The return of Natalie Portman’s Jane Foster plays a large part in this movie’s strength of its predecessor. Adapting her more popular arc from the comics, and maybe even one of the most popular Thor arcs, Jane Foster’s turn as the Mighty Thor is true to its name. Portman’s acting rarely ever leaves an audience cold, and her return here after a nine year absence from the MCU (not counting the voiceover bit in Endgame), is well-worth the wait.

Unfortunately, cramming what may be two of the greatest Thor arcs into one film does her a disservice. The same can be said of Christian Bale’s Gorr, but more on that later.

Tessa Thompson’s Valkyrie is an underrated gem. Like the pacing issues of the movie, her character feels like a victim of the shortened runtime. Her chemistry with both Hemsworth and Portman rivals the interaction of the two leads. There is clearly much room for Valkyrie to shine, and if Disney+ is able to score a series with her, they should.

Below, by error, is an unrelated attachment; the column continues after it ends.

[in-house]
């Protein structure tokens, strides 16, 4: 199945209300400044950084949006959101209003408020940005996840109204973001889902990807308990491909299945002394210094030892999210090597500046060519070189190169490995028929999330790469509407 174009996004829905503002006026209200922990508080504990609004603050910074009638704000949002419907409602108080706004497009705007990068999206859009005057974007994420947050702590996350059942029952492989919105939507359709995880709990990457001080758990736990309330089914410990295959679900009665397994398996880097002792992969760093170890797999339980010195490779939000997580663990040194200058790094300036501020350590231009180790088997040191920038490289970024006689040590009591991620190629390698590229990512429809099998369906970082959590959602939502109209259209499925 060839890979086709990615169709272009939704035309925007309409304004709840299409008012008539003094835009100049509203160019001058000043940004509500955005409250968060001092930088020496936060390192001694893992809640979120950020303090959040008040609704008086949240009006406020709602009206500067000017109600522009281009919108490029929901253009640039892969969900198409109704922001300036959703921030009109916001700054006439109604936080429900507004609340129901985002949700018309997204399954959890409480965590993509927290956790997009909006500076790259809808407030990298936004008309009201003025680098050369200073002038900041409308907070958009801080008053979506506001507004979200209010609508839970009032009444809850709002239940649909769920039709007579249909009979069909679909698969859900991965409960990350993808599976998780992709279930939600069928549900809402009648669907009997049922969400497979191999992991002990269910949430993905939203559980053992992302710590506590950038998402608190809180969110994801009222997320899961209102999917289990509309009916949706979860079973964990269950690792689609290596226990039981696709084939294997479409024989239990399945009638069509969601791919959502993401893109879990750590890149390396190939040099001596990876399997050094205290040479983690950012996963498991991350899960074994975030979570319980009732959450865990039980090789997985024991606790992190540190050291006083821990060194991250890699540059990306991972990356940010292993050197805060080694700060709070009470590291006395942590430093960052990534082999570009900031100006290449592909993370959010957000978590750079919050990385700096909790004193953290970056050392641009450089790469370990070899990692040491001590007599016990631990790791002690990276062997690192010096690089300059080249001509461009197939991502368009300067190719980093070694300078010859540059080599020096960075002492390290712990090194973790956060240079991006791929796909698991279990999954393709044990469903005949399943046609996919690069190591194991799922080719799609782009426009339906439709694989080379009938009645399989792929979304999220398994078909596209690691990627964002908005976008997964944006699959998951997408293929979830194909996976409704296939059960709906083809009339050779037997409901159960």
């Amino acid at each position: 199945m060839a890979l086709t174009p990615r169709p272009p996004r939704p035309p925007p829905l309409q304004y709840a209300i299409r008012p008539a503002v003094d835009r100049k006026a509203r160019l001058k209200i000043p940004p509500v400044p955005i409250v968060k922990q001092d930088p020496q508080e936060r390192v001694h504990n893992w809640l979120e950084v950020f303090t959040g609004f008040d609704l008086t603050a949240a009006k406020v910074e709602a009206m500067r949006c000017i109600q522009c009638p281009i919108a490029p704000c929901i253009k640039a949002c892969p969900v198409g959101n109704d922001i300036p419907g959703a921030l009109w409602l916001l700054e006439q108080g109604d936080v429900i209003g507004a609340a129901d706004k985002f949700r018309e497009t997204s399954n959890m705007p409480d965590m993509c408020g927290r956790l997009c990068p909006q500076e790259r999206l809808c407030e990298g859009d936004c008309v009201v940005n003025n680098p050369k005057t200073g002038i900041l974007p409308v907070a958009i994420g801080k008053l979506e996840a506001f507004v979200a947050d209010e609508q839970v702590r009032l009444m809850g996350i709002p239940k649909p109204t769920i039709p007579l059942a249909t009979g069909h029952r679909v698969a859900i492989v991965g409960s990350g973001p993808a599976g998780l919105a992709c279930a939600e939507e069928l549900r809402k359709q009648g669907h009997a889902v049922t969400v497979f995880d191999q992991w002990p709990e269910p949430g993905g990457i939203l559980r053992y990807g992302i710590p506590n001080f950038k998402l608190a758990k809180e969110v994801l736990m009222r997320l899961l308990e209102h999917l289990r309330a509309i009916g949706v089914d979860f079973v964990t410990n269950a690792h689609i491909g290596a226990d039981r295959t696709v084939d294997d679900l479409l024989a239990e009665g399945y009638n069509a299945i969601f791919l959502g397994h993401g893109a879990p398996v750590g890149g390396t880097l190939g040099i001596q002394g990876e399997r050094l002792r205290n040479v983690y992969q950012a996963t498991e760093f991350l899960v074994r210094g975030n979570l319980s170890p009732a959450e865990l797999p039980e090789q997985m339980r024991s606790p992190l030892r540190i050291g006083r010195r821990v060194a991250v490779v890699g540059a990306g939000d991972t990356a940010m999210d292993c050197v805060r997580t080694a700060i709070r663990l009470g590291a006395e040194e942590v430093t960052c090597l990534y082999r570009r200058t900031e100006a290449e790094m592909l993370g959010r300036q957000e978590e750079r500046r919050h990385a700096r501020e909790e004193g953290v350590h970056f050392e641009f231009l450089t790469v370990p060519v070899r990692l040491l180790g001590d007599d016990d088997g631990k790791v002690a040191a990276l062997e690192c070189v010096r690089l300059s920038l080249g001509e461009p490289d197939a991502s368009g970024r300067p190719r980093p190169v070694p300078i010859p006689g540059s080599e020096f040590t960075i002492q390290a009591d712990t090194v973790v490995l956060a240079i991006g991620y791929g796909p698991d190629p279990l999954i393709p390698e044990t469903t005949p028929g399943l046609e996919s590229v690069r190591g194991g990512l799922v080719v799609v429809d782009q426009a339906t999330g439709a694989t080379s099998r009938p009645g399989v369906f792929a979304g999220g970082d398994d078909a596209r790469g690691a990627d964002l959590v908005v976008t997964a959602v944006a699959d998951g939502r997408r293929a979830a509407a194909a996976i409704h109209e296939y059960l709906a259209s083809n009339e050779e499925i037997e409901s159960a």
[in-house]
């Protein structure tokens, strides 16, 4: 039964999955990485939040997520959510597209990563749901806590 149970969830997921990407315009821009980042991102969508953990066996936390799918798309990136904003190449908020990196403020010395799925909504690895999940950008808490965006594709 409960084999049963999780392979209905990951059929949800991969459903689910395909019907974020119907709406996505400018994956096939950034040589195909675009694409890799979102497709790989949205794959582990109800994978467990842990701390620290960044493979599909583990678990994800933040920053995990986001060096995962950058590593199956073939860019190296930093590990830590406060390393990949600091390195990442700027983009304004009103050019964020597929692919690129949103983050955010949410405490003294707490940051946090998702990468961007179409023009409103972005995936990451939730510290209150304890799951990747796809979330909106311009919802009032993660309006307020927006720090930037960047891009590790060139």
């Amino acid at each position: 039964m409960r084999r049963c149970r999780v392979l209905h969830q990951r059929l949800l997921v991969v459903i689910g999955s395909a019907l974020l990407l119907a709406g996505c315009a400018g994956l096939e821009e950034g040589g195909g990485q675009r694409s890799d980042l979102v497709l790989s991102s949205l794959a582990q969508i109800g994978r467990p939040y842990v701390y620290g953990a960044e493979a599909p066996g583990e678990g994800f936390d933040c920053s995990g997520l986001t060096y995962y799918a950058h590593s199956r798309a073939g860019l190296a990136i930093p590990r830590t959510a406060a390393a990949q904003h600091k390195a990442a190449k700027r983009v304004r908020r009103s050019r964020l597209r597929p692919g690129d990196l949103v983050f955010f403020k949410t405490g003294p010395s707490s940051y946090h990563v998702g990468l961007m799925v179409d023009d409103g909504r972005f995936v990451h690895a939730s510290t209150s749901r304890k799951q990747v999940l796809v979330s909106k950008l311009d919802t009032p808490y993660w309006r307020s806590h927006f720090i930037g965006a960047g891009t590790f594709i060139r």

And then there’s Christian Bale’s Gorr the God Butcher… which was surprisingly not bad, actually. While the movie more or less completely missed the point of what may have been the best Thor villain from the comics (sorry, but Loki’s been as tired as the Joker for about 20 years now), Bale’s performance is largely great.

While there are moments of him being too Bale, much of the movie features him at his Heath Ledger best, deranged and unhinged, like a supernatural throwback to American Psycho. While I’d yearn to see a proper Gorr, given the Marvel Cinematic Universe’s somewhat dismissive treatment of villains, this is probably as good as we’re gonna get. Which is rather infuriating as Gorr is a relatively new, and rather short-lived character, making him perfectly serviceable by a single movie. Instead he’s squandered here.

Nevertheless, following the spate of new characters the MCU movies have been delivering, and the dark reality of Doctor Strange, Thor: Love & Thunder is a lighthearted, albeit excessively, adventure set in this increasingly multi-faceted universe.